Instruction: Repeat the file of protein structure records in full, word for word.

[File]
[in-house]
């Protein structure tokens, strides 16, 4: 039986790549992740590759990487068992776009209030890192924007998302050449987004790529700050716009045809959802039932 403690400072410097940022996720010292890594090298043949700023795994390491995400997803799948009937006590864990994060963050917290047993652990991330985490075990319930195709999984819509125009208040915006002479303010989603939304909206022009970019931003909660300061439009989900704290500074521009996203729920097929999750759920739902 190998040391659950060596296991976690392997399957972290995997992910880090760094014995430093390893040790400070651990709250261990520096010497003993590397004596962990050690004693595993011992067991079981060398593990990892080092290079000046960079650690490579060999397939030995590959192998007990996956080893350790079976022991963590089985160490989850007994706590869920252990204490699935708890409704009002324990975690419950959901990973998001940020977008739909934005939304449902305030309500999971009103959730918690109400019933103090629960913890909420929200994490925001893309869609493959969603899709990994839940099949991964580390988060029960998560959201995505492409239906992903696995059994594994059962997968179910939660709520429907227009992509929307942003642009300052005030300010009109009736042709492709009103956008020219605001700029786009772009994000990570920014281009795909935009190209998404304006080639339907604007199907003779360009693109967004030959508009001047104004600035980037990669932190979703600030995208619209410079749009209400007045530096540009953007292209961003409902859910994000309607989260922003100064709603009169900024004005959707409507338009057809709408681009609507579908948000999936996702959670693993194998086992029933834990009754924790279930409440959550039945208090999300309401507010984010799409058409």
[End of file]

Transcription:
[in-house]
């Protein structure tokens, strides 16, 4: 039986790549992740590759990487068992776009209030890192924007998302050449987004790529700050716009045809959802039932 403690400072410097940022996720010292890594090298043949700023795994390491995400997803799948009937006590864990994060963050917290047993652990991330985490075990319930195709999984819509125009208040915006002479303010989603939304909206022009970019931003909660300061439009989900704290500074521009996203729920097929999750759920739902 190998040391659950060596296991976690392997399957972290995997992910880090760094014995430093390893040790400070651990709250261990520096010497003993590397004596962990050690004693595993011992067991079981060398593990990892080092290079000046960079650690490579060999397939030995590959192998007990996956080893350790079976022991963590089985160490989850007994706590869920252990204490699935708890409704009002324990975690419950959901990973998001940020977008739909934005939304449902305030309500999971009103959730918690109400019933103090629960913890909420929200994490925001893309869609493959969603899709990994839940099949991964580390988060029960998560959201995505492409239906992903696995059994594994059962997968179910939660709520429907227009992509929307942003642009300052005030300010009109009736042709492709009103956008020219605001700029786009772009994000990570920014281009795909935009190209998404304006080639339907604007199907003779360009693109967004030959508009001047104004600035980037990669932190979703600030995208619209410079749009209400007045530096540009953007292209961003409902859910994000309607989260922003100064709603009169900024004005959707409507338009057809709408681009609507579908948000999936996702959670693993194998086992029933834990009754924790279930409440959550039945208090999300309401507010984010799409058409």